Flow cytometry: Not just a box in the lab
Posted: 21 September 2015 | Rachael Walker (Babraham Institute)
Undoubtedly, you will have noticed the increase in the number of publications utilising flow cytometry, heard it mentioned more in meetings and probably even been targeted by several companies trying to sell you their latest cytometer. The rapidly advancing technology behind the cytometer and an increase in applications that use flow cytometry is what has led to this; the flow cytometry market was reported to be worth $2.3 billion in 2013. It sounds like a lot, but it is forecast to climb still further, to £3.7 billion by 2018.
A powerful technology in biology and medical research, flow cytometry allows for the identification and separation of cells in many fields including pathology, immunology, molecular biology, cell biology, drugscreening, high-throughput assays, stem cell research as well as botany, microbiology, marine biology and veterinary sperm sorting for sex pre-selection. Flow Cytometry is also routinely used for diagnostics in clinical labs, especially in diagnosing haematopoietic diseases such as leukaemia.
Flow cytometry vs. FACS
The first thing to clear up is the use of the term FACS. FACS stands for ‘Fluorescence Activated Cell Sorting’ and is a trade name of Becton Dickinson (BD). FACS is often incorrectly used; it is a bit like saying Biro instead of ball-point pen or Hoover instead of vacuum cleaner. It is correct to call it flow cytometry and these cytometers are separated into analysers and cell sorters. The analysers allow detection of cells at rates of several thousand a second. Cell sorters use the same principles of detection as analysers but the cells can be separated using electrostatic charges or mechanical methods.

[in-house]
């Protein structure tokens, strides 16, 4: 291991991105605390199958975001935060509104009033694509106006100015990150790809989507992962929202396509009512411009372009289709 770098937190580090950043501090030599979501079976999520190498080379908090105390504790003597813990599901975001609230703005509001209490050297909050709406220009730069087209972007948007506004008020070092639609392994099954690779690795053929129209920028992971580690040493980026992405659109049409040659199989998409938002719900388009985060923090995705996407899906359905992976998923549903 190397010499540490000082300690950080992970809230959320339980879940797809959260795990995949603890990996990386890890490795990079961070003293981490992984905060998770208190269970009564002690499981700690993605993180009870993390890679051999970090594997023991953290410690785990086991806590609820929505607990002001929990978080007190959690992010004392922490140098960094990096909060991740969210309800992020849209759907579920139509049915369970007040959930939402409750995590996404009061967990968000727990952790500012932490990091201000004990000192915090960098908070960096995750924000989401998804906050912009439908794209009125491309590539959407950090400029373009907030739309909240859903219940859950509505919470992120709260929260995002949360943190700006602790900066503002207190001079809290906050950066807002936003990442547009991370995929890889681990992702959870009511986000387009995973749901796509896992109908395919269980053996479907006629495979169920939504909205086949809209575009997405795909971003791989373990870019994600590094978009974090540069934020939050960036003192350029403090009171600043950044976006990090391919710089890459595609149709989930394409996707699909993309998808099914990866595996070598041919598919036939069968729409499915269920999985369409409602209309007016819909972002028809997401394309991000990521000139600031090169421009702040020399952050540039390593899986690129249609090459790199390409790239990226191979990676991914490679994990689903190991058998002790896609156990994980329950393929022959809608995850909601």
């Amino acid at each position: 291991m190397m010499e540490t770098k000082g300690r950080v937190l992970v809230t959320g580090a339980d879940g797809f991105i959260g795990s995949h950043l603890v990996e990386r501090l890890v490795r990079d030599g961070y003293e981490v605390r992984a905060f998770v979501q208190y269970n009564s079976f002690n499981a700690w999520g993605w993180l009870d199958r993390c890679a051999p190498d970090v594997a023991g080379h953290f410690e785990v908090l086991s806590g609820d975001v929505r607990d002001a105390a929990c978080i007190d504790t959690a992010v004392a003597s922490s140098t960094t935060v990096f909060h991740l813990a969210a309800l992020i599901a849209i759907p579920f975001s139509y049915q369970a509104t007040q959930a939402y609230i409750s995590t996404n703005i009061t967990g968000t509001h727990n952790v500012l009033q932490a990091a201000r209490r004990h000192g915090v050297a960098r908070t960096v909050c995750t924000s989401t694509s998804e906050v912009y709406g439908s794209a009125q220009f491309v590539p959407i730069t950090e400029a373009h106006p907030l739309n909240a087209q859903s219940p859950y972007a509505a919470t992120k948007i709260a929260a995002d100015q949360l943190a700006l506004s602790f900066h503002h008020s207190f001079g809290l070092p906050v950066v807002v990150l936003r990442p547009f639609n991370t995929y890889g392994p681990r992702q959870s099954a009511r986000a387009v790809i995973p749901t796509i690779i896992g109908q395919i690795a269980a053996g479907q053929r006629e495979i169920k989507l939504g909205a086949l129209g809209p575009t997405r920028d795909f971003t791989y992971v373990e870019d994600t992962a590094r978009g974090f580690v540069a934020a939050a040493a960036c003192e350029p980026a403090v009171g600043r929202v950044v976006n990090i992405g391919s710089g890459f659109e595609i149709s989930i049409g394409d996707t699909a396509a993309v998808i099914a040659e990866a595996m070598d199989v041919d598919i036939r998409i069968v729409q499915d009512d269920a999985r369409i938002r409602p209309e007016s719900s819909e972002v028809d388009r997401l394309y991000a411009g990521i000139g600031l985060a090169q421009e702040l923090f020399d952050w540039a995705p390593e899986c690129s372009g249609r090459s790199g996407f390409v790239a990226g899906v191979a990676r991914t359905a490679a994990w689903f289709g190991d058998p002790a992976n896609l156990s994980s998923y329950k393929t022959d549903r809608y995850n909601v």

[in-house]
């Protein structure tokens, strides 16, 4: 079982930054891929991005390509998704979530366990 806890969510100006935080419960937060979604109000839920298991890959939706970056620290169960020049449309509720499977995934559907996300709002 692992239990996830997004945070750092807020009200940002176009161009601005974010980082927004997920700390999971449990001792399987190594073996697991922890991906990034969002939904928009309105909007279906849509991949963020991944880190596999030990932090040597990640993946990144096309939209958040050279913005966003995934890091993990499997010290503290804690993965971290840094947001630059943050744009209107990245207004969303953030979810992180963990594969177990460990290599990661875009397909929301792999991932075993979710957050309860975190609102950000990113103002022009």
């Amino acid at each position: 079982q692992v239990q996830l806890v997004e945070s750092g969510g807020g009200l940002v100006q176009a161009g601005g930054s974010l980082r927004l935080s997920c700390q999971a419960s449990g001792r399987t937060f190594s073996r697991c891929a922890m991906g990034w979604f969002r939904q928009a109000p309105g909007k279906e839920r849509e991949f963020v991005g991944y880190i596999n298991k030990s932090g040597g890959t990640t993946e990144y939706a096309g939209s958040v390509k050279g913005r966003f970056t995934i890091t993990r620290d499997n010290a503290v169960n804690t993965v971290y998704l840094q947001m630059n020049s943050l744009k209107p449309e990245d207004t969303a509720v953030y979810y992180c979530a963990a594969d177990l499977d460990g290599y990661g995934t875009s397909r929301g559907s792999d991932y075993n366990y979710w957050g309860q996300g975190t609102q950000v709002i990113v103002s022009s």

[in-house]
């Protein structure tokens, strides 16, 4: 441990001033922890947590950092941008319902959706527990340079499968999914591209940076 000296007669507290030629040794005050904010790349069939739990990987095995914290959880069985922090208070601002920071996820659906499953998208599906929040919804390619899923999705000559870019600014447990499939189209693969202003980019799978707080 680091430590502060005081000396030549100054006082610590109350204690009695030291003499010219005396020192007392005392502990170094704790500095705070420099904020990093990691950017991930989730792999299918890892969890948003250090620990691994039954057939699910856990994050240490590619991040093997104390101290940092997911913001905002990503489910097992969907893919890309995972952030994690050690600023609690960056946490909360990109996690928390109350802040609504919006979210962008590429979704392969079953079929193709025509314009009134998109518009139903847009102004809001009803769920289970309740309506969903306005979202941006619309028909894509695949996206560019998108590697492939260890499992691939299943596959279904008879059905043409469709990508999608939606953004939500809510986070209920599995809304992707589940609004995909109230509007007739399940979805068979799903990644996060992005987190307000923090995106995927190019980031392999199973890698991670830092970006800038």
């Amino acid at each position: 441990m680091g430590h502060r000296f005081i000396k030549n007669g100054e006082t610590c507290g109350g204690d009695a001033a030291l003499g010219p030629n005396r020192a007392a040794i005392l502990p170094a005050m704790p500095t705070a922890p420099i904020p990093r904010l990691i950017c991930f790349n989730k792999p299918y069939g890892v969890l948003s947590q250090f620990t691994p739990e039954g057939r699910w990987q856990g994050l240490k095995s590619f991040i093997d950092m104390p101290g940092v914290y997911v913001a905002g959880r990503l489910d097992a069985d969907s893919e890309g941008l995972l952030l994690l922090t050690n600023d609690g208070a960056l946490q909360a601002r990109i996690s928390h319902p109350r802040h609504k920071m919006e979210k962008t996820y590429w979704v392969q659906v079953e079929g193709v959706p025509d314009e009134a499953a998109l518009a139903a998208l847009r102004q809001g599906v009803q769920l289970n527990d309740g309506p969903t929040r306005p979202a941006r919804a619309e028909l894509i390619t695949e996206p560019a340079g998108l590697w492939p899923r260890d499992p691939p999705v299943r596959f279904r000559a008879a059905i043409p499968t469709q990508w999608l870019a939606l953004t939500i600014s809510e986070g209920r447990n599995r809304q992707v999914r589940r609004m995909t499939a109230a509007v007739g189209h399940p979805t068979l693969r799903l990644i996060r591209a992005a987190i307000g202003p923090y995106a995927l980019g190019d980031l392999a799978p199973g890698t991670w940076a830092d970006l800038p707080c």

The first flow cytometer, a cell sorter, was invented by Mack Fulwyler in Los Alamos in 19652 and incorporated the technology behind ink-jet printing and the Coulter principle3 (detection and counting of cells using impedance through an orifice and an electric field). Since then, cytometers have evolved by the addition of more lasers and the advancement in the technology behind the machine components, antibodies and fluorochromes.
Commercial flow cytometers have been available since the mid-1970s and since then the technology behind the instruments and fluorochromes has advanced tremendously to bring us the sophisticated multi-laser machines we see in labs today. The main companies designing, manufacturing and selling cytometers are BD and Beckman Coulter. However, there are other manufacturers such as Miltenyi Biotec, Sony Biosciences, ACEA Biosciences, Thermo Fisher and Bio-Rad. Each of these machines have unique selling points, different combinations of lasers etc., but they all measure cells (in fact its not just cells that can be measured) using the same principles and looking at the same parameters.
What can we measure on a flow cytometer?
Flow cytometry is a laser based technology which is used to identify and analyse independent events, as well as cell counting, the detection of biomarkers and if required cell separation. It allows multiple parameters on each individual cell to be independently analysed in a heterogeneous population in the absence of other cells, at a rate of several thousand per second. Cytometers can be used to look at a suspension of particles, for example, mammalian cells, organelles such as nuclei, chromosomes or bacteria.
In this article I will concentrate on cells analysed via a flow cytometer. As the name suggests the cells must be in a single cell suspension in a flow cytometer and these cells pass through a path of light of a single wavelength, which is usually a laser. There are a number of detectors aimed at the interrogation point and measurements of the scattering of light and any fluorescence emitted can be made. This allows multiple parameters to be measured simultaneously giving information about each individual particle that passes through the light source.
As each cell passes through the laser beam, the light is scattered as well as fluorescence being detected, if a fluorochromes is present on the cell, which allows the phenotyping of the cell to be identified.
Almost all cytometers measure light scattering at small and larger angles to the primary laser beam, which is commonly known as forward scatter and side scatter.